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Issues and Analysis

Brazil: Indianara Siqueira and The Transrevolution

Indianara Siqueira is president of the group Transrevolução and representative for the South-East region at RedTrans Brasil, which is part of RedLac Trans for the whole South America. She is a prostitute and parlamentary consultant of MP Jean Wyllys.

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Special Rapporteur: Combat Impunity and Enact Laws to Protect Human Rights Defenders

This article, originally published by International Service for Human Rights on October 14th 2014, discusses the priorities as defined by the new UN Special Rapporteur on Human Rights Defenders, Michel Forst in his inaugural report.

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Can The Sakharov Prize Save Leyla Yunus?

On October 21, the European Parliament will announce the 17th annual Sakharov Prize for freedom of thought, a distinction that comes with a 50,000-euro award ($64,000) and entry to a select club of some of the world's most respected human rights defenders.

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Indigenous Peoples’ Day is over. Now what?

Well, Indigenous Peoples’ Day — what some still think is Columbus Day — has come and gone. After a day of celebrating indigenous resistance across the Americas, what’s an activist to do with their holiday hangover?

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Claiming rights, facing fire: young feminist activists

The increased violence against young women human rights defenders needs to be matched by funders prepared to respond more directly to the priorities identified by young people. Ruby Johnson says shifting the framework of how funders work with young people is essential.

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The Human Rights-Based Approach, the Right to Development, and the North-South Divide

The north-south divide between member states at the Human Rights Council continued to intensify during its 27th session. Why has the growing polarisation between a cross section of global north and global south States come up in both formal events and informal negotiations?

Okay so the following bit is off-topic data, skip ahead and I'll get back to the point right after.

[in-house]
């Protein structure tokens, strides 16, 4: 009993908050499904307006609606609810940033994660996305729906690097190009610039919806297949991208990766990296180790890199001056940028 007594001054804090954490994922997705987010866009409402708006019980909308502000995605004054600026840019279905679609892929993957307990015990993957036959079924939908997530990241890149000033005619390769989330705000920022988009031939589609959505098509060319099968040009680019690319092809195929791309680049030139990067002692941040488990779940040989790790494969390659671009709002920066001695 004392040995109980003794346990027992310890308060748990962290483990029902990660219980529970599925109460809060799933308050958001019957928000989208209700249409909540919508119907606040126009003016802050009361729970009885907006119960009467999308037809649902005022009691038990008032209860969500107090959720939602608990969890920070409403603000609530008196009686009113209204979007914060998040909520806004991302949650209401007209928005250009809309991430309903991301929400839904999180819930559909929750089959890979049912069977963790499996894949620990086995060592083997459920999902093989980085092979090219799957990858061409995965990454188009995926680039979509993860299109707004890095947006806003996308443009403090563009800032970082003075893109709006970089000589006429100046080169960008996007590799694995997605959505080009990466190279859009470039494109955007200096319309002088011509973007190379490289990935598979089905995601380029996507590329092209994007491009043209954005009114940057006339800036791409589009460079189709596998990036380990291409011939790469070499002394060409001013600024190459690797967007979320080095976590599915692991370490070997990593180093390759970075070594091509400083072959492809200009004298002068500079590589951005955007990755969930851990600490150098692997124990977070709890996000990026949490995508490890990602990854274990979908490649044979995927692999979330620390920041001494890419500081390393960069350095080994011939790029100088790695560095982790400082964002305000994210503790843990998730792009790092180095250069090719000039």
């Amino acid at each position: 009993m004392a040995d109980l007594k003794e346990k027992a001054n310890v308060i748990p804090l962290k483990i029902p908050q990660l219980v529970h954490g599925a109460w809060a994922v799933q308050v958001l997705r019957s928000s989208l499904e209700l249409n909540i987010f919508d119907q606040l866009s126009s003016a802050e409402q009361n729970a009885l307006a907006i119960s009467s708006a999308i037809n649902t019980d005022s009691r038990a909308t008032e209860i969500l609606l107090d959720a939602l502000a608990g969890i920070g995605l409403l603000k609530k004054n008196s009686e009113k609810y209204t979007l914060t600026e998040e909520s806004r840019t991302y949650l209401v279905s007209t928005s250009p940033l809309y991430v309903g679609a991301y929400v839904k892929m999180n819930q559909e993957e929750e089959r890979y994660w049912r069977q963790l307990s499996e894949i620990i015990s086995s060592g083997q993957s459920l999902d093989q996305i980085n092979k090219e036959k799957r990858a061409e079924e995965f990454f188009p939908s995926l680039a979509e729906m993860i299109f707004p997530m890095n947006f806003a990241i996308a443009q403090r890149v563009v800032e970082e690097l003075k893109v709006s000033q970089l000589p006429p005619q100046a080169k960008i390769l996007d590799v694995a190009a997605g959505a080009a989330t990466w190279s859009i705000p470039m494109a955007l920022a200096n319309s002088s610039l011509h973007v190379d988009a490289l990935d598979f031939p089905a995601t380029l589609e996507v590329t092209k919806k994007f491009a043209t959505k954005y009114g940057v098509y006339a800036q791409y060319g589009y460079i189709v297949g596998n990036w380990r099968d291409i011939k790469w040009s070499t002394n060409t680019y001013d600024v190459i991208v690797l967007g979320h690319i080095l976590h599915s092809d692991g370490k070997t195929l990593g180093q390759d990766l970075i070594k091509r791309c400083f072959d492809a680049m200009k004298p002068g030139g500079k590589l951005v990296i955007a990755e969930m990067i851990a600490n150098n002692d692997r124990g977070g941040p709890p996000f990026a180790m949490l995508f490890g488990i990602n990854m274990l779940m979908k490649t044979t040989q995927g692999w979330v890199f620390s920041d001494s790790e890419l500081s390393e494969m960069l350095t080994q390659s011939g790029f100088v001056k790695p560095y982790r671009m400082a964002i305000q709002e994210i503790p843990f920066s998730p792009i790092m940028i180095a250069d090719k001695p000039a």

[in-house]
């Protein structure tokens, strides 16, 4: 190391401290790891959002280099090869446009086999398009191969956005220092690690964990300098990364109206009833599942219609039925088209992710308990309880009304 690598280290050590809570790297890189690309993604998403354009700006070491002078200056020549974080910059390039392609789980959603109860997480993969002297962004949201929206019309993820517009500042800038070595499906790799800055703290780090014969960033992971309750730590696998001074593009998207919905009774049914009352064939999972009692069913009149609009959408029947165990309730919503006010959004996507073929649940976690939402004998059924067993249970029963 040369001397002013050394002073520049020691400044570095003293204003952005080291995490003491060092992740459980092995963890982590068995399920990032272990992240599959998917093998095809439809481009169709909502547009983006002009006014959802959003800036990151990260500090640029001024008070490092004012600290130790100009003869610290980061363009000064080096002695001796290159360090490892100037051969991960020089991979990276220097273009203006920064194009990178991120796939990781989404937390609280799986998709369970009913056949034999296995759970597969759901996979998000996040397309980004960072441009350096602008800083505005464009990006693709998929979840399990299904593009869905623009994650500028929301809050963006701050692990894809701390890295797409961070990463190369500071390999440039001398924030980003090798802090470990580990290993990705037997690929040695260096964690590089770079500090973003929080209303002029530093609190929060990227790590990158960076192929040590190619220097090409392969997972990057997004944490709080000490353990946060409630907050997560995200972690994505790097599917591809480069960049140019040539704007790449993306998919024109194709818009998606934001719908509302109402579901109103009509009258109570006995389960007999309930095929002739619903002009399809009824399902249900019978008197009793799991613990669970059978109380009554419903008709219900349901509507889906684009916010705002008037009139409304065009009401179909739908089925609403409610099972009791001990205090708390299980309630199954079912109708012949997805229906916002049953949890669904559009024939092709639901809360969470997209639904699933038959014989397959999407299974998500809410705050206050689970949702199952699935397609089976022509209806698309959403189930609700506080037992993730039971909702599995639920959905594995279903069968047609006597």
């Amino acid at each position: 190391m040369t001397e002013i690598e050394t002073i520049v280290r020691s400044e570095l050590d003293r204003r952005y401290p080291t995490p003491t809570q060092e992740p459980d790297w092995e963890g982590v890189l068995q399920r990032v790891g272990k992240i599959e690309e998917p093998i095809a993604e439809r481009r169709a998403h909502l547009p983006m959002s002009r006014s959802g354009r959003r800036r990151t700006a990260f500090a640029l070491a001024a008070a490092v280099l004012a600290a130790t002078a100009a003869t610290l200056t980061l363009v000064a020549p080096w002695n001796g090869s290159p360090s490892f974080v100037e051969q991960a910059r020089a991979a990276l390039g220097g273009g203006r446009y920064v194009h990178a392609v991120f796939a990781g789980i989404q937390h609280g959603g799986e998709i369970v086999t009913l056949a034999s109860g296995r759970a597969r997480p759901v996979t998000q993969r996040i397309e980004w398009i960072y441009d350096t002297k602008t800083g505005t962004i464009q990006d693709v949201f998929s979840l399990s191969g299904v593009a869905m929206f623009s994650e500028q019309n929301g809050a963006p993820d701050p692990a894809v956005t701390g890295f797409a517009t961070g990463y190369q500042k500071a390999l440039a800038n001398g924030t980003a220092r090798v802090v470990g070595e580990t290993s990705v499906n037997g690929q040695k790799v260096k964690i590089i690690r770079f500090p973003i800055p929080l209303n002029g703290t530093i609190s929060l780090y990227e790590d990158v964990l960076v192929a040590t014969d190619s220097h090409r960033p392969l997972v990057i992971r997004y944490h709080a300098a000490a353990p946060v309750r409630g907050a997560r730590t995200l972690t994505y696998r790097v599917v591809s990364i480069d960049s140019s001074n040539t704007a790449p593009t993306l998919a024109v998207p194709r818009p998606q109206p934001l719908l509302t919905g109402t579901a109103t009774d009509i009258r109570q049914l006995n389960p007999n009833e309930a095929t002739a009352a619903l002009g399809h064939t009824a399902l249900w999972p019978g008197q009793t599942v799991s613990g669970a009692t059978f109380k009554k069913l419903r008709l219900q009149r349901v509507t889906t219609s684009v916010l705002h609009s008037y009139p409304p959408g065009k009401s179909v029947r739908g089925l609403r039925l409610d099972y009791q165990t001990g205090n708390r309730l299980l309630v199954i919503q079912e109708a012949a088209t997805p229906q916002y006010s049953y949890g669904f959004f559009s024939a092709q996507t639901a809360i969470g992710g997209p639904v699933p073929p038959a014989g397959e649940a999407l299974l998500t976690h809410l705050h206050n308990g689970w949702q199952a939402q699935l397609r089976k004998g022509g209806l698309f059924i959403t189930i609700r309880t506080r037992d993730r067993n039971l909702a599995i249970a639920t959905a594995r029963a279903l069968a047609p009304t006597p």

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#FergusonFridays: Not all of the Black freedom fighters are men: An Interview with Black Women on the Front line in Ferguson

As we marched from West Florissant to the Ferguson Police Department on that sweltering day in August, a bevy of voices carried through the air like a canon with a very specific target. Two young women armed with a megaphone, climbed on top of a cement wall above the crowd. “If Mike don’t get it, shut it down! If we don’t get it, shut it down!” they screamed. The crowd soon echoed the chant. In front of us, members of the Ferguson Police Department stood in a row, their faces expressionless; their gazes everywhere but nowhere. Regardless, the chants got louder. One man who joined the women above stepped down, chuckled and said, “I guess she got this.” And he was right. She did.

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Women in Tanzania set for equal land rights – let’s make sure it happens

The country’s new constitution is a great milestone, but it still has to be implemented – a challenge that also remains elsewhere

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We can no longer ignore Ebola’s wider impact – particularly on women

Women are not only more likely to be infected; their education, healthcare, food security and livelihoods are also suffering

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Investing in girls doesn’t end the cycle of violence

This year’s theme for International Day of the Girl Child (IDGC) is Empowering Adolescent Girls: Ending the Cycle of Violence. While ending gender-based violence is a vitally important issue, the UN missed the opportunity entirely to tackle the root causes that allow violence to be a cycle. In its communication materials around the girl child, the UN states: “Investing in girls is the right andsmart thing to do.”

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